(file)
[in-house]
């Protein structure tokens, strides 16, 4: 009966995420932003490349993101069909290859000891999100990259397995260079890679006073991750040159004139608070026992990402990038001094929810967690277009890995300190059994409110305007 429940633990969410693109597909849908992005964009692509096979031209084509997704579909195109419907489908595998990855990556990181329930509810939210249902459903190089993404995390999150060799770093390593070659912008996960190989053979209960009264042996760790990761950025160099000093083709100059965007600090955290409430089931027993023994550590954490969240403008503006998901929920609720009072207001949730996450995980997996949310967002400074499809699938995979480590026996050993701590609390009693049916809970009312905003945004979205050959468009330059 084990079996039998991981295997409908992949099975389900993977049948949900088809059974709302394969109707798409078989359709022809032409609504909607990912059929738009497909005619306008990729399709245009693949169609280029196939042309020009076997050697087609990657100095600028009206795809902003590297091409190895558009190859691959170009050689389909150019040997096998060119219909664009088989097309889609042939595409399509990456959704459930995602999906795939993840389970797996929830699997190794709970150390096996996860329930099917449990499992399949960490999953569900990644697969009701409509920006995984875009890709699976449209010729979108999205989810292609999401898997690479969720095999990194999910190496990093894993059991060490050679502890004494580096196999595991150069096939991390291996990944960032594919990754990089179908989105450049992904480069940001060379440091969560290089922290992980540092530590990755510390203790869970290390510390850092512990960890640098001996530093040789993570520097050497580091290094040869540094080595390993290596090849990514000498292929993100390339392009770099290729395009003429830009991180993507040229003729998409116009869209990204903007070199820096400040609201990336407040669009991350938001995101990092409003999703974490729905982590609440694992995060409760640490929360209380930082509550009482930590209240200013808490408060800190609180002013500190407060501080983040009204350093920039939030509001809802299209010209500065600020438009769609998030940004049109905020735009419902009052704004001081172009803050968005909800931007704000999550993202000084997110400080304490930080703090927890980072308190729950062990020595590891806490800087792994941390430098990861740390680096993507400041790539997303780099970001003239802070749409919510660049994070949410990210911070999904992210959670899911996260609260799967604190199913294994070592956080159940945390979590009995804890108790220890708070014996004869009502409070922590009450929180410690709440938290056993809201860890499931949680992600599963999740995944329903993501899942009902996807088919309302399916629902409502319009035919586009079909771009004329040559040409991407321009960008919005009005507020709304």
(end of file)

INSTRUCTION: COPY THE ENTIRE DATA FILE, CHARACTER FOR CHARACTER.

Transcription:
[in-house]
């Protein structure tokens, strides 16, 4: 009966995420932003490349993101069909290859000891999100990259397995260079890679006073991750040159004139608070026992990402990038001094929810967690277009890995300190059994409110305007 429940633990969410693109597909849908992005964009692509096979031209084509997704579909195109419907489908595998990855990556990181329930509810939210249902459903190089993404995390999150060799770093390593070659912008996960190989053979209960009264042996760790990761950025160099000093083709100059965007600090955290409430089931027993023994550590954490969240403008503006998901929920609720009072207001949730996450995980997996949310967002400074499809699938995979480590026996050993701590609390009693049916809970009312905003945004979205050959468009330059 084990079996039998991981295997409908992949099975389900993977049948949900088809059974709302394969109707798409078989359709022809032409609504909607990912059929738009497909005619306008990729399709245009693949169609280029196939042309020009076997050697087609990657100095600028009206795809902003590297091409190895558009190859691959170009050689389909150019040997096998060119219909664009088989097309889609042939595409399509990456959704459930995602999906795939993840389970797996929830699997190794709970150390096996996860329930099917449990499992399949960490999953569900990644697969009701409509920006995984875009890709699976449209010729979108999205989810292609999401898997690479969720095999990194999910190496990093894993059991060490050679502890004494580096196999595991150069096939991390291996990944960032594919990754990089179908989105450049992904480069940001060379440091969560290089922290992980540092530590990755510390203790869970290390510390850092512990960890640098001996530093040789993570520097050497580091290094040869540094080595390993290596090849990514000498292929993100390339392009770099290729395009003429830009991180993507040229003729998409116009869209990204903007070199820096400040609201990336407040669009991350938001995101990092409003999703974490729905982590609440694992995060409760640490929360209380930082509550009482930590209240200013808490408060800190609180002013500190407060501080983040009204350093920039939030509001809802299209010209500065600020438009769609998030940004049109905020735009419902009052704004001081172009803050968005909800931007704000999550993202000084997110400080304490930080703090927890980072308190729950062990020595590891806490800087792994941390430098990861740390680096993507400041790539997303780099970001003239802070749409919510660049994070949410990210911070999904992210959670899911996260609260799967604190199913294994070592956080159940945390979590009995804890108790220890708070014996004869009502409070922590009450929180410690709440938290056993809201860890499931949680992600599963999740995944329903993501899942009902996807088919309302399916629902409502319009035919586009079909771009004329040559040409991407321009960008919005009005507020709304």